Facebook Facial Recognition Will Keep Your Photos from Being Stolen
Facebook wants you to be able to control who uploads your photos. Facebook’s facial recognition tool has been in action since 2010 and it has been both an annoyance due to its unclear settings and a benefit because you don’t have to tag each and every friend individually because Facebook will automatically suggest friends to tag with good accuracy.
Now, Facebook is taking things a step further as it will now let you in on who is uploading your photos without your permission. The update will send you a notification is someone uploads a photo with you in it as their profile picture. You can then see if the photo was actually a group photo uploaded by a friend or your photo was being used to steal your identity. This will help reduce the number of impersonators on Facebook.
“You’re in control of your image on Facebook and can make choices such as whether to tag yourself, leave yourself untagged, or reach out to the person who posted the photo if you have concerns about it.”
Another feature includes the notification if someone uploads your photo as a general post without tagging you. The difference here is that you will only be notified if it was shared publically, or you are the audience of the said photo, or it was shared in a group that you are included in. This is unlike the upper feature where you will get notified whether or not you are an audience of that profile picture.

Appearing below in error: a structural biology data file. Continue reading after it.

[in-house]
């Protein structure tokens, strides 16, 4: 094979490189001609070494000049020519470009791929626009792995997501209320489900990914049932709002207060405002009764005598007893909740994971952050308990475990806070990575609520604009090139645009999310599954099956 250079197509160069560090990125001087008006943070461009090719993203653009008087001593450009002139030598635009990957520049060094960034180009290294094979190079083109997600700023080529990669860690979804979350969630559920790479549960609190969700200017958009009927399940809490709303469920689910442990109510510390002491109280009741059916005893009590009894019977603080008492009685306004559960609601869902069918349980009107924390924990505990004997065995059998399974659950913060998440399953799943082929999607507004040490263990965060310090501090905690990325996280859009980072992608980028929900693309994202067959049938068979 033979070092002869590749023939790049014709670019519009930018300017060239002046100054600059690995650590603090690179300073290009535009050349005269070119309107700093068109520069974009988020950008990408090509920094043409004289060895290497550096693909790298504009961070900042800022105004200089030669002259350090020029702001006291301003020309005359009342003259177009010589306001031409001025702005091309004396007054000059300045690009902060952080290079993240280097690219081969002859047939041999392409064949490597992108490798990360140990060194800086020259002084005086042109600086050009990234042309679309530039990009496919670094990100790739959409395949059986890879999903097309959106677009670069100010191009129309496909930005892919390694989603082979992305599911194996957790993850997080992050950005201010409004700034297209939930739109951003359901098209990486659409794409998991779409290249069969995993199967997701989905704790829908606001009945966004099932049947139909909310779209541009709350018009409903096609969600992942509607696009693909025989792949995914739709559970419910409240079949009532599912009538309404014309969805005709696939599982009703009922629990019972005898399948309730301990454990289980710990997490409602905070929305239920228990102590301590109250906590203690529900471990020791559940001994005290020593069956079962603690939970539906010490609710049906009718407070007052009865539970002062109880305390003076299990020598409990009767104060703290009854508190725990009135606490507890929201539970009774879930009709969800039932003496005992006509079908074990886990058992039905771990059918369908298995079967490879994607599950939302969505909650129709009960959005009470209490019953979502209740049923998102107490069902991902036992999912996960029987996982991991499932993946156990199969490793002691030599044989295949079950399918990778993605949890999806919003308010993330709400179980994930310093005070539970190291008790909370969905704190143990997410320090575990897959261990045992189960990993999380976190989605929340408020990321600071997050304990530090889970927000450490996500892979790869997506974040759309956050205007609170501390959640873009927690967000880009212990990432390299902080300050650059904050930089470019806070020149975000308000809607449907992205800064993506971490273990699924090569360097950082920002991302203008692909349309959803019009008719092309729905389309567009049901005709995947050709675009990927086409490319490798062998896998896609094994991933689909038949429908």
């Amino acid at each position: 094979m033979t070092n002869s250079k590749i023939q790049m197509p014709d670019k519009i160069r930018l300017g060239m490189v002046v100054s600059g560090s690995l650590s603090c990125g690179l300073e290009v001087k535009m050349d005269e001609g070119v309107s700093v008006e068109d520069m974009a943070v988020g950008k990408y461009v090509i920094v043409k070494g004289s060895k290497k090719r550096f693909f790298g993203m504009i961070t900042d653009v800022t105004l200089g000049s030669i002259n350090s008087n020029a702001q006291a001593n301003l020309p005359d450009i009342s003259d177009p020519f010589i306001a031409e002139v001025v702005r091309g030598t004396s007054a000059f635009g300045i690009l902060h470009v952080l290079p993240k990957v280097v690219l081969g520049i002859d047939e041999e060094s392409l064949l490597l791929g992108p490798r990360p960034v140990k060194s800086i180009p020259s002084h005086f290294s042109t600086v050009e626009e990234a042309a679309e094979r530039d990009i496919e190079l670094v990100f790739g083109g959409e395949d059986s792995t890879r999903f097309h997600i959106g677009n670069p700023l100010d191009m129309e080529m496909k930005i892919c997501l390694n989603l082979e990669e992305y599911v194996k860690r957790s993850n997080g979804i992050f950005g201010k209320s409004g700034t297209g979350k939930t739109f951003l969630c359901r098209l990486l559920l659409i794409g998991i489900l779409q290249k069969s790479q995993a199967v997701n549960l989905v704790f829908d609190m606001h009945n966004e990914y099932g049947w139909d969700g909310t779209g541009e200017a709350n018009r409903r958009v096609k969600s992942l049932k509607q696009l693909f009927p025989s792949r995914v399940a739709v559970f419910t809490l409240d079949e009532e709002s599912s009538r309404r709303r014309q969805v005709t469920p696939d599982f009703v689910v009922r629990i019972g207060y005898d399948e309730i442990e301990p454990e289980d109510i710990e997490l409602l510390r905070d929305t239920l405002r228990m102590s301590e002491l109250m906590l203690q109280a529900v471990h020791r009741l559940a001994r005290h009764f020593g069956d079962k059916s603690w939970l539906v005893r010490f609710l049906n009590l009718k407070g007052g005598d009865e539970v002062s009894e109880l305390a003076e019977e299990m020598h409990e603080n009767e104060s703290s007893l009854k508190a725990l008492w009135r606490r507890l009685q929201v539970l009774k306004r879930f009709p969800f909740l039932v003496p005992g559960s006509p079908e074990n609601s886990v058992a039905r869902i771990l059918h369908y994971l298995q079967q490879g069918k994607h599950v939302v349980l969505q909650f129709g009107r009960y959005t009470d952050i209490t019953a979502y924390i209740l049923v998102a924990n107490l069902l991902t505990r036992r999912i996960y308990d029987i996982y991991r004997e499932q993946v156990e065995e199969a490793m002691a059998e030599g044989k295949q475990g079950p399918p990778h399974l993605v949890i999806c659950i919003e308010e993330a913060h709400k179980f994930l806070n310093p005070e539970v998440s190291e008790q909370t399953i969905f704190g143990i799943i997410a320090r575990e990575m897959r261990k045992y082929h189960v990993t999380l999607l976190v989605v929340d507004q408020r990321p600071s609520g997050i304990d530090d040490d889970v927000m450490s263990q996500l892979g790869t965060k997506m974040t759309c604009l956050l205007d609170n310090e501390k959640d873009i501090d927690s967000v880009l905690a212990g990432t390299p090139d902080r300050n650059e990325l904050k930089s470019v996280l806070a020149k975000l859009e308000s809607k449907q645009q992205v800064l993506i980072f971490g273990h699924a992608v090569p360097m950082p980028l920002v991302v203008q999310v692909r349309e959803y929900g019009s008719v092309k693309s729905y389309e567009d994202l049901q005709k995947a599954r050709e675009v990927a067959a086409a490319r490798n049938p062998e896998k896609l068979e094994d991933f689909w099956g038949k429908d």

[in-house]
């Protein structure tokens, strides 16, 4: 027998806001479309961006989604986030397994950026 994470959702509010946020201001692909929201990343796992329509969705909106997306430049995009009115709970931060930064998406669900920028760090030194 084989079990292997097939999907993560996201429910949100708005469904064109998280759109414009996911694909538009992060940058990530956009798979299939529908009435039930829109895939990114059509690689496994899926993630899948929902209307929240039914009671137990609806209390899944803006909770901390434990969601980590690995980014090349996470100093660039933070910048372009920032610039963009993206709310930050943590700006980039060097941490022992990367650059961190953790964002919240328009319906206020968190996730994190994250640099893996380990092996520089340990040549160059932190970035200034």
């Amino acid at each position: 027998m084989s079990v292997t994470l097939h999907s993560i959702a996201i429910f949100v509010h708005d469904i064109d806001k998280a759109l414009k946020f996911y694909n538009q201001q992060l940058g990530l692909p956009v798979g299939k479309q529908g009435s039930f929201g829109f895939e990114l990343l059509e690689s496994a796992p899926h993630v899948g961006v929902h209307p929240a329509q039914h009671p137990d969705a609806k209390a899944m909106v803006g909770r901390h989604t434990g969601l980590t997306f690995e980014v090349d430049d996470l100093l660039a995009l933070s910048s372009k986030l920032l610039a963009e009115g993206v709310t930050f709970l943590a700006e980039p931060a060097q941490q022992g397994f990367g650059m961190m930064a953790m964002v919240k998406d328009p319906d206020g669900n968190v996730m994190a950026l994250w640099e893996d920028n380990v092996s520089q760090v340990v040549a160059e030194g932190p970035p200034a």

You can opt out of these notifications by changing your privacy settings for facial recognition. The settings are not pretty straight forward with almost no chance of misunderstanding the option. There are simple yes or no questions which will help you decide whether you want Facebook’s facial recognition tool to identify your face in photos or videos or not.
If you say yes, Facebook will then look for your face in other photos based on your profile picture and the photos and videos you share on your profile.
The features will roll out over the coming weeks globally except Canada and Europe where Facebook’s facial recognition tool is prohibited by law.
Facebook’s Deputy Chief Privacy Officer Rob Sherman said, “Over time our goal is to make these features available everywhere . . . but right now we’re focusing on markets where tag suggestions are available.”